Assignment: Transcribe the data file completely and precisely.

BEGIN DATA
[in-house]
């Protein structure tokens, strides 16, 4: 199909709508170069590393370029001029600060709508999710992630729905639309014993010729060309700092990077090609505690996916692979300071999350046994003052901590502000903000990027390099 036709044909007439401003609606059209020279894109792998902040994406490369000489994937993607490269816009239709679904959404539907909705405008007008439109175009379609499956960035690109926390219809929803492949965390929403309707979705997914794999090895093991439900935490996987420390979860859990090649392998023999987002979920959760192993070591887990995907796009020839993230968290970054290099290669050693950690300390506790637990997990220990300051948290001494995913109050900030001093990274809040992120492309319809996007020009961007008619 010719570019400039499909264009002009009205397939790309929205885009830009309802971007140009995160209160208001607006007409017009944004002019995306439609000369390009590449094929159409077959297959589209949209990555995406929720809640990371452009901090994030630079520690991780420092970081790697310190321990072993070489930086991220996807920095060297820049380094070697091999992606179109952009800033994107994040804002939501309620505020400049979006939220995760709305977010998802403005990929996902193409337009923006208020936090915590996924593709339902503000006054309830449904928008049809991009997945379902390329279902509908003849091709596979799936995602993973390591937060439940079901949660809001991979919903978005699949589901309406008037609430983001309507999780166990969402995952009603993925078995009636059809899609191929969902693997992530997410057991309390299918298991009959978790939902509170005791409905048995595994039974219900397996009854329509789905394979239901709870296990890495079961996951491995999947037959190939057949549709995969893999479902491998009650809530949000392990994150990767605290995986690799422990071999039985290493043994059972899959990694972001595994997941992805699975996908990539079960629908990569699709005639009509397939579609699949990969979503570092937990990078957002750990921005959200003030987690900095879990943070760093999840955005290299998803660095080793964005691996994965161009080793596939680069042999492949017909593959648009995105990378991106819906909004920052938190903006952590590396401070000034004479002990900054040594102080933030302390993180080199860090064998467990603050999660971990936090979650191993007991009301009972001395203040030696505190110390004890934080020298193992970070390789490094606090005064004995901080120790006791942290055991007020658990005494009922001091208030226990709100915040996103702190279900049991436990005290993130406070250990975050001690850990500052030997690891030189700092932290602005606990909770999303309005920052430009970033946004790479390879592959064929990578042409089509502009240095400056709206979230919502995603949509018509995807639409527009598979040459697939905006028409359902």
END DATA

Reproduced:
[in-house]
């Protein structure tokens, strides 16, 4: 199909709508170069590393370029001029600060709508999710992630729905639309014993010729060309700092990077090609505690996916692979300071999350046994003052901590502000903000990027390099 036709044909007439401003609606059209020279894109792998902040994406490369000489994937993607490269816009239709679904959404539907909705405008007008439109175009379609499956960035690109926390219809929803492949965390929403309707979705997914794999090895093991439900935490996987420390979860859990090649392998023999987002979920959760192993070591887990995907796009020839993230968290970054290099290669050693950690300390506790637990997990220990300051948290001494995913109050900030001093990274809040992120492309319809996007020009961007008619 010719570019400039499909264009002009009205397939790309929205885009830009309802971007140009995160209160208001607006007409017009944004002019995306439609000369390009590449094929159409077959297959589209949209990555995406929720809640990371452009901090994030630079520690991780420092970081790697310190321990072993070489930086991220996807920095060297820049380094070697091999992606179109952009800033994107994040804002939501309620505020400049979006939220995760709305977010998802403005990929996902193409337009923006208020936090915590996924593709339902503000006054309830449904928008049809991009997945379902390329279902509908003849091709596979799936995602993973390591937060439940079901949660809001991979919903978005699949589901309406008037609430983001309507999780166990969402995952009603993925078995009636059809899609191929969902693997992530997410057991309390299918298991009959978790939902509170005791409905048995595994039974219900397996009854329509789905394979239901709870296990890495079961996951491995999947037959190939057949549709995969893999479902491998009650809530949000392990994150990767605290995986690799422990071999039985290493043994059972899959990694972001595994997941992805699975996908990539079960629908990569699709005639009509397939579609699949990969979503570092937990990078957002750990921005959200003030987690900095879990943070760093999840955005290299998803660095080793964005691996994965161009080793596939680069042999492949017909593959648009995105990378991106819906909004920052938190903006952590590396401070000034004479002990900054040594102080933030302390993180080199860090064998467990603050999660971990936090979650191993007991009301009972001395203040030696505190110390004890934080020298193992970070390789490094606090005064004995901080120790006791942290055991007020658990005494009922001091208030226990709100915040996103702190279900049991436990005290993130406070250990975050001690850990500052030997690891030189700092932290602005606990909770999303309005920052430009970033946004790479390879592959064929990578042409089509502009240095400056709206979230919502995603949509018509995807639409527009598979040459697939905006028409359902």